pastry of six turns (roll pastry on itself).  And when it is made

grease it along the length, and turn in the shape of a laberinth or

knot, and put in the tart pan, where there is already another sheet of

the pastry greased with butter, and with hands greased with melted

butter (in order that the pasta does not stick to them) begin to turn it, in the way that it doesn't become any higher than a finger, and with the flat of your fist push it down so that it remains within, sprinkle with melted butter and put to cook in the oven with slow fire.  And serve hot with sugar and rose

water above, and if one does not want to powder it with sugar and

rosewater above, one can put sugar in the pastry, and for beauty one

can make this pizza with little layered tarts that are in circles.

 

Layered pastry

Ingredients

1/2 pack filo dough thawed

1/4 lb butter1 cup sugar

2 tablespoons cinnamon

Method

Melt the butter and keep warm so that it will spread.  Working quickly

remove a sheet of filo dough from the packet, keep the remainder

covered with a damp towel.  Lay the filo dough on a board, brush with

buttr, cover with another sheet of dough and repeat the butter, cover

with another sheet of dough butter and then sprinkle with cinnamon and

sugar.  Repeat this layering, 3 sheets filo then cinnamon and sugar,

until 12 sheets of filo have been used.  Finis with a layer of

cinnamon and sugar.  Slice the sheet into triangles.   Bake in a

pre-heated 400 F oven (or at the temperature recommended on the filo

packet) until golden brown.  Allow to cool, serve cold.

Note: After taste testing this dish made withboth dried elder flowers

and with cinnamon the consensus was that cinnamon tasted better.  It

also prevents the dessert menu from becoming overpowered with flower

scented dishes.

 

Helewyse

 

 

Date: Thu, 15 Apr 2004 09:03:25 -0700 (PDT)

From: Louise Smithson <helewyse at yahoo.com>

Subject: [Sca-cooks] Re: period pizza

To: sca-cooks at ansteorra.org

 

Huette wrote:

>Have you ever made this with pasta rather than filo?

 

Huette, I worked up this recipe for a feast.  Consequently I had no

intention of making my own dough (there is a limit to how much insane

work I will put myself through).

 

The recipe for the pastry for the dough has as ingredients (if I

remember correctly) - flour, water, sugar, rosewater, butter and egg

yolks.  I can look it up tonight if you are interested.

 

Helewyse

 

 

Date: Thu, 15 Apr 2004 12:05:09 -0400

From: "Phil Troy / G. Tacitus Adamantius"

      <adamantius.magister at verizon.net>

Subject: Re: [Sca-cooks] Re: period pizza

To: Cooks within the SCA <sca-cooks at ansteorra.org>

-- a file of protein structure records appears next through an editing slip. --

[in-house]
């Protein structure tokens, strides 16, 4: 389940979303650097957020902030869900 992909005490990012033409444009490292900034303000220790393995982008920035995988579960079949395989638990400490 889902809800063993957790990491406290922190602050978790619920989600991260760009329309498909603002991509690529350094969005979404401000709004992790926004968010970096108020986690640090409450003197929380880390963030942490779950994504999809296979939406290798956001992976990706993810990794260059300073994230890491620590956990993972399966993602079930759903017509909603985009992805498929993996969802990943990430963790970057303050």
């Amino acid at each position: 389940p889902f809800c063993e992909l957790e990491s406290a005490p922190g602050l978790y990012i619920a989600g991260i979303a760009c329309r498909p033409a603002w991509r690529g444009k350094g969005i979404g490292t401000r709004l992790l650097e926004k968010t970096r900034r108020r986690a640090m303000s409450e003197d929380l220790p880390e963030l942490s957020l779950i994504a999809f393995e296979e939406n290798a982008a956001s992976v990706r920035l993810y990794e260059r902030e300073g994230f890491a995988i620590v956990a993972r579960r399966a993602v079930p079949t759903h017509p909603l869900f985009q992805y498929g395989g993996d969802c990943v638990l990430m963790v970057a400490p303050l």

Also sprach Huette von Ahrens:

> Have you ever made this with pasta rather than filo?

> Huette

 

It seems to me it could be done; I suspect we're

looking at a strudel, or something very close to

it.

 

Adamantius

 

 

Date: Thu, 15 Apr 2004 09:34:05 -0700

From: david friedman <ddfr at daviddfriedman.com>

Subject: [Sca-cooks] Re: period pizza

To: Cooks within the SCA <sca-cooks at ansteorra.org>

 

Helewyse wrote:

> Stefan, here is the recipe from Scappi, the

> original in Italian, the translation and how I

> redacted it for my recent feast.

>

> (Scappi, B., Opera : (dell' arte del cucinare).

> Reprint. First published: Opera di M. Bartolomeo

> Scappi. Venice, 1570. 1981, Bologna: Arnaldo

> Forni. [20], 436 leaves [ca. 888 p.], [28] p. of

> plates. )

>

> Per fare pizza sfogliata dal vulgo detta sfogliata ascuitta. [1]

> Cap CXXVIII, quinto libro,folio 367.

> Piglisi un sfoglio di pasta tirato sottile, fatto come glíantescritti,

> ...

 

What is the preceding recipe? And does "pasta"

here mean pasta in the modern sense or is it like

the English recipes which say "paste" and it

could mean any kind of dough?

 

> To make pizza of many layers, commonly cold dry layered pastry. [1]

> Take a sheet of pasta that has been pulled thin,

> made as is described in the previous recipe,...

 

Elizabeth of Dendermonde/Betty Cook

 

 

Date: Fri, 14 Apr 2006 09:34:30 -0400

From: "grizly" <grizly at mindspring.com>

Subject: RE: Food-related Meta-Issue

To: "Cooks within the SCA" <sca-cooks at ansteorra.org>

 

Here's for the one trying to make it work with his preferences and OUR RULES.  I didn't include the period latin text plus translation by Scully on my webpage for some odd reason, but can get it for you if desired:

 

http://franiccolo.home.mindspring.com/crostata_de_caso_pane.html

 

Crosini/crostoni with a light sprinkling of cinnamon sugar and fat cheese. He never said what size cheese pizza he needed . . . so a 2" circle would fit.  I'll bet there are other versions, like even the one version of Savory Toasted Cheese that was served open-faced on toast.  It might have been the Northwest heresy version :o)

 

niccolo difrancesco

 

<the end>

 

 

 



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Comments to the Editor: stefan at florilegium.org